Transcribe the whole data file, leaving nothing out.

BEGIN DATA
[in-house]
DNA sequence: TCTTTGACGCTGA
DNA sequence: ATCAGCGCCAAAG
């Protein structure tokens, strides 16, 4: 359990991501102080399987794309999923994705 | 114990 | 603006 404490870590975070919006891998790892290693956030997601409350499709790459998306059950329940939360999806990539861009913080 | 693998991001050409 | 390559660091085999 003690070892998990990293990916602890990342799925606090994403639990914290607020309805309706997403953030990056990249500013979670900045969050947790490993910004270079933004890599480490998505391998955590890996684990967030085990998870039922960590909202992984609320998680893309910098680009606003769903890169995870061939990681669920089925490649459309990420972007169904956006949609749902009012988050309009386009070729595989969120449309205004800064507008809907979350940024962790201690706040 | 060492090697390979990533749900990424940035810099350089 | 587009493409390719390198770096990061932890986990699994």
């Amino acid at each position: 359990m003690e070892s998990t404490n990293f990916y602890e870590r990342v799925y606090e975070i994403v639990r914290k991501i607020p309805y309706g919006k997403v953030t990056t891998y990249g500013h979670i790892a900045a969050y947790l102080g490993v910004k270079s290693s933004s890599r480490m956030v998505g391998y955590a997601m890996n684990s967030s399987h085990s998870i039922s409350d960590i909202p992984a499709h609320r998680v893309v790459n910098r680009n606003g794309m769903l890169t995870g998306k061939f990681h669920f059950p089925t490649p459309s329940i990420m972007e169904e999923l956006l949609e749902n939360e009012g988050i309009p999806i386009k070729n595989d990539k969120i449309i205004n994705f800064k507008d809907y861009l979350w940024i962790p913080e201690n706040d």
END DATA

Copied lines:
[in-house]
DNA sequence: TCTTTGACGCTGA
DNA sequence: ATCAGCGCCAAAG
């Protein structure tokens, strides 16, 4: 359990991501102080399987794309999923994705 | 114990 | 603006 404490870590975070919006891998790892290693956030997601409350499709790459998306059950329940939360999806990539861009913080 | 693998991001050409 | 390559660091085999 003690070892998990990293990916602890990342799925606090994403639990914290607020309805309706997403953030990056990249500013979670900045969050947790490993910004270079933004890599480490998505391998955590890996684990967030085990998870039922960590909202992984609320998680893309910098680009606003769903890169995870061939990681669920089925490649459309990420972007169904956006949609749902009012988050309009386009070729595989969120449309205004800064507008809907979350940024962790201690706040 | 060492090697390979990533749900990424940035810099350089 | 587009493409390719390198770096990061932890986990699994």
């Amino acid at each position: 359990m003690e070892s998990t404490n990293f990916y602890e870590r990342v799925y606090e975070i994403v639990r914290k991501i607020p309805y309706g919006k997403v953030t990056t891998y990249g500013h979670i790892a900045a969050y947790l102080g490993v910004k270079s290693s933004s890599r480490m956030v998505g391998y955590a997601m890996n684990s967030s399987h085990s998870i039922s409350d960590i909202p992984a499709h609320r998680v893309v790459n910098r680009n606003g794309m769903l890169t995870g998306k061939f990681h669920f059950p089925t490649p459309s329940i990420m972007e169904e999923l956006l949609e749902n939360e009012g988050i309009p999806i386009k070729n595989d990539k969120i449309i205004n994705f800064k507008d809907y861009l979350w940024i962790p913080e201690n706040d």